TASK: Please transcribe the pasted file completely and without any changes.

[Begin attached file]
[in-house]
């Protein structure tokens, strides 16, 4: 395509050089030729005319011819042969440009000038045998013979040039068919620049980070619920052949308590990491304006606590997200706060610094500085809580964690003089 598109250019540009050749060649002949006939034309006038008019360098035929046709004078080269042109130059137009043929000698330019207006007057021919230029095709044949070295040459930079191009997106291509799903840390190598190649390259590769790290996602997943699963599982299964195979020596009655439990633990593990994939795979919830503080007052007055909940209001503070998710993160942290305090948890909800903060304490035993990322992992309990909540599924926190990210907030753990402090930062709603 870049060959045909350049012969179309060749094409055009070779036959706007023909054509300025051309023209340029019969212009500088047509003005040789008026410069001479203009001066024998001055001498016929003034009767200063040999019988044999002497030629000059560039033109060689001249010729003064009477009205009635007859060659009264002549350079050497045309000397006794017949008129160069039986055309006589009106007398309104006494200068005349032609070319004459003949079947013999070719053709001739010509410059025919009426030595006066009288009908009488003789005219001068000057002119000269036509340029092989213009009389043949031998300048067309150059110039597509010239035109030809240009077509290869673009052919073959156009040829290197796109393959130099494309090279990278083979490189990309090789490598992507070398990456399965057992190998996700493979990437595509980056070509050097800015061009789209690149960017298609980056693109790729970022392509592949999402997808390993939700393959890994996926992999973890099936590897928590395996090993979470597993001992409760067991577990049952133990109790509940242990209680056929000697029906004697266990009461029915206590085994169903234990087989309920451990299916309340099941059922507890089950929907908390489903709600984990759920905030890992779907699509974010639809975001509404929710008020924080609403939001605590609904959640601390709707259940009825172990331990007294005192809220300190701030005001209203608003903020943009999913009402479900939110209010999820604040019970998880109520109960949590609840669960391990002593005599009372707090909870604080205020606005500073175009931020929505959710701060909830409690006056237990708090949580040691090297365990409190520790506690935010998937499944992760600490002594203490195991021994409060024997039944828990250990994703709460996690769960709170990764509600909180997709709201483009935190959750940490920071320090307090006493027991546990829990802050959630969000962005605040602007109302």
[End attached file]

[in-house]
């Protein structure tokens, strides 16, 4: 395509050089030729005319011819042969440009000038045998013979040039068919620049980070619920052949308590990491304006606590997200706060610094500085809580964690003089 598109250019540009050749060649002949006939034309006038008019360098035929046709004078080269042109130059137009043929000698330019207006007057021919230029095709044949070295040459930079191009997106291509799903840390190598190649390259590769790290996602997943699963599982299964195979020596009655439990633990593990994939795979919830503080007052007055909940209001503070998710993160942290305090948890909800903060304490035993990322992992309990909540599924926190990210907030753990402090930062709603 870049060959045909350049012969179309060749094409055009070779036959706007023909054509300025051309023209340029019969212009500088047509003005040789008026410069001479203009001066024998001055001498016929003034009767200063040999019988044999002497030629000059560039033109060689001249010729003064009477009205009635007859060659009264002549350079050497045309000397006794017949008129160069039986055309006589009106007398309104006494200068005349032609070319004459003949079947013999070719053709001739010509410059025919009426030595006066009288009908009488003789005219001068000057002119000269036509340029092989213009009389043949031998300048067309150059110039597509010239035109030809240009077509290869673009052919073959156009040829290197796109393959130099494309090279990278083979490189990309090789490598992507070398990456399965057992190998996700493979990437595509980056070509050097800015061009789209690149960017298609980056693109790729970022392509592949999402997808390993939700393959890994996926992999973890099936590897928590395996090993979470597993001992409760067991577990049952133990109790509940242990209680056929000697029906004697266990009461029915206590085994169903234990087989309920451990299916309340099941059922507890089950929907908390489903709600984990759920905030890992779907699509974010639809975001509404929710008020924080609403939001605590609904959640601390709707259940009825172990331990007294005192809220300190701030005001209203608003903020943009999913009402479900939110209010999820604040019970998880109520109960949590609840669960391990002593005599009372707090909870604080205020606005500073175009931020929505959710701060909830409690006056237990708090949580040691090297365990409190520790506690935010998937499944992760600490002594203490195991021994409060024997039944828990250990994703709460996690769960709170990764509600909180997709709201483009935190959750940490920071320090307090006493027991546990829990802050959630969000962005605040602007109302």